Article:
Yesterday I spoke at an event jointly organised by teacher led group Owning Education, Chris McLean (University of Manchester) and Andy Hodgkinson (eCAPH), and supported by the RSA and Alliance Manchester Business School about reimagining education. The session started with a screening of the film Most Likely to Succeed which set the energy and tone for the subsequent discussion, which interrogated the following core questions:
- Why do we need education?
- How can we provide learning experiences that support the desired outcomes for learners that we seek, and for society more broadly?
- What are the problems and barriers within the current system of education that prevent the effective development of alternative forms of education and collaboration?
In my talk I approached these questions from a slightly different angle in looking at how we can overcome some of the barriers to change, and those system drivers which maintain the status quo.
Firstly I talked a little about the ‘what’ — what is the change that we want to see — which was also aptly covered by the other speakers…
The OECD Education 2030 work feels potentially the most game changing international movement in education at the moment. Also see: https://www.oecd.org/education/Global-competency-for-an-inclusive-world.pdf
I then drew out some key points from my Churchill Fellowship across the USA last year where I looked in depth at school redesign and system transformation…
All covered in more detail here: http://www.wcmt.org.uk/sites/default/files/report-documents/Clayton%20R%20Report%202016%20Final.pdf
Over the summer I’ve been working with Big Change and an incredible group of international thinkers to explore how change happens at a global level, and particularly how a new initiative could accelerate existing activity underway. This has involved conversations and interviews with many people linked to global change initiatives, and these are some of the conclusions we’re drawing on the ‘HOW’ of system change…
In the UK the needle is definitely shifting in a number of these areas, and it’s especially heartening to be more and more involved with grassroots teacher and local coalition led conversations around the future of education. Which are taking place despite the significant pressures that schools and teachers are currently facing — from budget pressures to Ofsted to staffing struggles and ultimately very low professional morale.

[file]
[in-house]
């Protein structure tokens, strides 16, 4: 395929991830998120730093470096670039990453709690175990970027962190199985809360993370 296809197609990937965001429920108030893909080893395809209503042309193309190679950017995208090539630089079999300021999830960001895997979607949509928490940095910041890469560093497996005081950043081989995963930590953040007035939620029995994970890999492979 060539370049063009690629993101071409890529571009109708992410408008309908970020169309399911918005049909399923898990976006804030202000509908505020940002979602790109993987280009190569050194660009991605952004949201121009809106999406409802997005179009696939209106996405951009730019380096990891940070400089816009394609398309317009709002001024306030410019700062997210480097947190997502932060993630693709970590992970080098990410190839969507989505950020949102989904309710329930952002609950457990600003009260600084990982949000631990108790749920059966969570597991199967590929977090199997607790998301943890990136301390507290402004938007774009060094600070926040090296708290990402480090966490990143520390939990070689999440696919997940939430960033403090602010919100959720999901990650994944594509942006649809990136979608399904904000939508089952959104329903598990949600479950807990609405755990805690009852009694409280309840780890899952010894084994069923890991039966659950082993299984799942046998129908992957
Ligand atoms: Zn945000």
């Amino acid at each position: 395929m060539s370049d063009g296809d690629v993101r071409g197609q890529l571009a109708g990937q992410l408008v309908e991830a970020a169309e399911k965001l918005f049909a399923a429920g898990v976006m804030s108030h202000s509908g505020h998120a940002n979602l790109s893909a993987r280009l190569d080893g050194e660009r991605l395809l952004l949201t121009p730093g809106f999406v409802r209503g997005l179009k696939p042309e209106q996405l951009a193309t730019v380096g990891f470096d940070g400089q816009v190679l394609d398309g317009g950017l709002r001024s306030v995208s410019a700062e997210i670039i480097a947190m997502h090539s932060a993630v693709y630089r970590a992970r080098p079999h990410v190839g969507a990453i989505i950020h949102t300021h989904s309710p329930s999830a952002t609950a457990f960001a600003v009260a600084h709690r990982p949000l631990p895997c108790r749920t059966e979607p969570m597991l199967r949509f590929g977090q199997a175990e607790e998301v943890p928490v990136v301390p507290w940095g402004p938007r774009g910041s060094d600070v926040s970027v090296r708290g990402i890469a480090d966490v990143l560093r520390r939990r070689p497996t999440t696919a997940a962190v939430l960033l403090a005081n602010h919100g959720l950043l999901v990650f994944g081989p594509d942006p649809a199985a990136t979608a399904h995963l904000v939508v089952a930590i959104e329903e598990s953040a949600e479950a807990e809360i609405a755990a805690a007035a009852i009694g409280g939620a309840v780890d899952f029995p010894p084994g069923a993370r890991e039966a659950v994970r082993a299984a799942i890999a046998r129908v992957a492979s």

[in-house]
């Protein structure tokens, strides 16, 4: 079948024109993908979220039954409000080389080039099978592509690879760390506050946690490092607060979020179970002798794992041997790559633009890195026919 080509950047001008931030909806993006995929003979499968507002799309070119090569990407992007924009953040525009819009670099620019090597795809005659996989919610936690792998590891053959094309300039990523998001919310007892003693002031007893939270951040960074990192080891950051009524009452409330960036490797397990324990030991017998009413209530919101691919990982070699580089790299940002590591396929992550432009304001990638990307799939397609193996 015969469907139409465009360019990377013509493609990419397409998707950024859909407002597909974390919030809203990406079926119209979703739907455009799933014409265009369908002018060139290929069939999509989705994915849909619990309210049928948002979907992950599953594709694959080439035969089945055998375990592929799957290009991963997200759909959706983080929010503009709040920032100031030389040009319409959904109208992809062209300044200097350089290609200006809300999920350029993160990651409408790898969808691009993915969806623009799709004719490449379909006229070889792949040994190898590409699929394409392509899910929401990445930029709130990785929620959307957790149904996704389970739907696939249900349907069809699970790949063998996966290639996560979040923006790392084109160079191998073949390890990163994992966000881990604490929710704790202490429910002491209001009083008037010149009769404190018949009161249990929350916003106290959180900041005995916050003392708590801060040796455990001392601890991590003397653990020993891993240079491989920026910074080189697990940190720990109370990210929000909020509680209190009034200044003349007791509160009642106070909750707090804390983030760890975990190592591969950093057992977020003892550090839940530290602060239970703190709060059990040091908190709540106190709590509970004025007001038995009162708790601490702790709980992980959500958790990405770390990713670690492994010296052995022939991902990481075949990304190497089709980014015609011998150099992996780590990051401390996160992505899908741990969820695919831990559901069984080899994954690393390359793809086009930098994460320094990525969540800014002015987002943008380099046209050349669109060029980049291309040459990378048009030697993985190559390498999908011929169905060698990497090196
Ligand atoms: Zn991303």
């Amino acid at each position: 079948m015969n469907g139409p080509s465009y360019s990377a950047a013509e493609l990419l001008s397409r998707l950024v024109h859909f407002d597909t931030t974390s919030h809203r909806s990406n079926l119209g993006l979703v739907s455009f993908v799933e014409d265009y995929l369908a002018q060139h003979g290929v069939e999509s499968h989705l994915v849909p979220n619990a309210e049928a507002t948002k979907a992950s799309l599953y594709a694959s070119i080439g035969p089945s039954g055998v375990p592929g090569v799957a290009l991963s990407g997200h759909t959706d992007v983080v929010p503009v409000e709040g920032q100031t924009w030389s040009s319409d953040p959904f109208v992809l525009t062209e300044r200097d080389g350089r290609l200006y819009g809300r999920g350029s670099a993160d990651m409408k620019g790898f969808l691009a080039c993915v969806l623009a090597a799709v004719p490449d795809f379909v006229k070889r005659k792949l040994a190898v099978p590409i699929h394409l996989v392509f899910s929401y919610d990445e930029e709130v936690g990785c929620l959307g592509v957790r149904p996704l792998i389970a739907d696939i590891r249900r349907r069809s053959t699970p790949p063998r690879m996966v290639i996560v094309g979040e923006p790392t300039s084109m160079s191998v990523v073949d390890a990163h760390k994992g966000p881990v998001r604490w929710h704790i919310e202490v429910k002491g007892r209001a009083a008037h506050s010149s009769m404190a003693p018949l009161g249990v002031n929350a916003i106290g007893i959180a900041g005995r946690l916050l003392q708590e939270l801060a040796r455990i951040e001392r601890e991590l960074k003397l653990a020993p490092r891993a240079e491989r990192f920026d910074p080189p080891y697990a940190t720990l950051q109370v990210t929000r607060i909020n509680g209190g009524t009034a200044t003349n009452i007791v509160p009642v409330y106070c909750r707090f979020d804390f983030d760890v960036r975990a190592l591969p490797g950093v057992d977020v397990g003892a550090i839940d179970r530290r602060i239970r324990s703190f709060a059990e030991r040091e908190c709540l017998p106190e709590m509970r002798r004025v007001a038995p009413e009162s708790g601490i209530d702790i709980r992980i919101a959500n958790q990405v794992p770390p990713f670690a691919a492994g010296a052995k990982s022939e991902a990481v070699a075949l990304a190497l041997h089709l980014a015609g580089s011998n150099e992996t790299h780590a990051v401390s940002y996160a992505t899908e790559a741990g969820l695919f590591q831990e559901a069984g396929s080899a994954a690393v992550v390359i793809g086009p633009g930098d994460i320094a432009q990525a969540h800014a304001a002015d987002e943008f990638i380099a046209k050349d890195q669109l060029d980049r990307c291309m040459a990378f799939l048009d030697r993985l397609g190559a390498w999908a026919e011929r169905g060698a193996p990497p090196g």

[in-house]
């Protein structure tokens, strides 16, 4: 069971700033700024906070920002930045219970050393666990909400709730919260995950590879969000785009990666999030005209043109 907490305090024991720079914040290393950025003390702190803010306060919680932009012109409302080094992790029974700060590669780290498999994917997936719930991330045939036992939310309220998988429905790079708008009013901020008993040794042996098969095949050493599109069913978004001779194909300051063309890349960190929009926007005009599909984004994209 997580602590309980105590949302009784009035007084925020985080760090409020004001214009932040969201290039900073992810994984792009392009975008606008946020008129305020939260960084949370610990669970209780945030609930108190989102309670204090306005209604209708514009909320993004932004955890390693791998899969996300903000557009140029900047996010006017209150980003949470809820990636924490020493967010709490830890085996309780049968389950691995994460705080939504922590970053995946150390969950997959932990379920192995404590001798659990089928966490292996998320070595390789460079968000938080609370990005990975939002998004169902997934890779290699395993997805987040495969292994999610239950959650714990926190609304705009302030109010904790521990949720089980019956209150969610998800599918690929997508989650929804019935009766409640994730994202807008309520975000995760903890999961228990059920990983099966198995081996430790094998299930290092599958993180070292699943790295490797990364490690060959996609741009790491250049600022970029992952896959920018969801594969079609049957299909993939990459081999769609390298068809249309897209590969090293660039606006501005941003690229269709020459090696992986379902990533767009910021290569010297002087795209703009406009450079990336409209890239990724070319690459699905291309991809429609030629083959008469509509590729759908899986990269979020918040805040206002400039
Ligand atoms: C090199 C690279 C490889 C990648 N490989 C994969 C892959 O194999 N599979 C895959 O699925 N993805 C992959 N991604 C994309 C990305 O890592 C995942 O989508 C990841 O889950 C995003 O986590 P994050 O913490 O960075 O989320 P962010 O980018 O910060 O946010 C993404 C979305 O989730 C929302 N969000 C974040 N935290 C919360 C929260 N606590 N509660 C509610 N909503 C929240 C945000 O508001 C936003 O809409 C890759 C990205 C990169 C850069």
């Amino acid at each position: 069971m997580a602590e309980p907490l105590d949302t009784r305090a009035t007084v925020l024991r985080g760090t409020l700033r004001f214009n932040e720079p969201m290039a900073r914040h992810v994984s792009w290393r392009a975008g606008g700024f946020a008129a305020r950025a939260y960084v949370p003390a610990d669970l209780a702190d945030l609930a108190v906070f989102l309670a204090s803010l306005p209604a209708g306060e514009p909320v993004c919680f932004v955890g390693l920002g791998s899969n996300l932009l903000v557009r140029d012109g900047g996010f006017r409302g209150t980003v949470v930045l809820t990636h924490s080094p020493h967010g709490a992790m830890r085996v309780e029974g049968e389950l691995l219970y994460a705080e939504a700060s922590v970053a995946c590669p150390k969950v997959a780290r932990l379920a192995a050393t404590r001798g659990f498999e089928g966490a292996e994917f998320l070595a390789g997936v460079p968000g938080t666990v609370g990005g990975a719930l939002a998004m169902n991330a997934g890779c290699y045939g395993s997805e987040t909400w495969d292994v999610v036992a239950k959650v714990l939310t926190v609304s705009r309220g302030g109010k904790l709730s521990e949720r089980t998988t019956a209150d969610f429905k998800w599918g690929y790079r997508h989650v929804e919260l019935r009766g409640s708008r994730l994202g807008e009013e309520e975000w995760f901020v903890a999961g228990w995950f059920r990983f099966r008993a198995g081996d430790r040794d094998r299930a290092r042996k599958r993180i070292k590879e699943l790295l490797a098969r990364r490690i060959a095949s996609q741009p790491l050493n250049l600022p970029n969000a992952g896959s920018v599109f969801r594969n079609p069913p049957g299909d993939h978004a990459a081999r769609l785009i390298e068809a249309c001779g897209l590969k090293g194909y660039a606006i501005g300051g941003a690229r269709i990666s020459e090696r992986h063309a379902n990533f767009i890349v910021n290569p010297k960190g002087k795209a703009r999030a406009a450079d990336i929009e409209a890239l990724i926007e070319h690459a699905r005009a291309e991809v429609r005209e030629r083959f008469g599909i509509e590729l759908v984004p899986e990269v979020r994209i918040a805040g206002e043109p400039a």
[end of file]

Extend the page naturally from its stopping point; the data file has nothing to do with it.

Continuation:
I finished my comments with some of the other reasons I feel hopeful that change is possible, and why we might now be in a timely moment…
Of course, it is up to all of us to seize the moment!
Which underlies what I think is the essence of the message which I was trying to convey — that system change is ultimately people change — of mindsets, cultures, behaviours, practices etc. And in an education context this means Heads and teachers effectively changing what they do, and rethinking the fundamental ways that schools currently operate, and supporting others in doing the same. And for parents to start thinking differently and potentially making different decisions.
For those of us who bridge the national/international policy space and the grassroots I think one of the biggest challenges for us right now is one of translation and connection — in translating the big picture visionary stuff, the ideas, the exemplars, often presented in very technical language, into something that’s meaningful in different contexts, and resonates with peoples realities on the ground. (Parents are going to be a big focus of our next phase of work at Big Change)
As I saw in the USA, the language of change and drive has to come from communities and localised networks, supported and supercharged by those with different types of power and influence. Across Greater Manchester and the North West Owning Education is building a really exciting space, bringing together many disparate groups interested in this agenda — and supported by the University of Manchester and the RSA — a potent combination for change.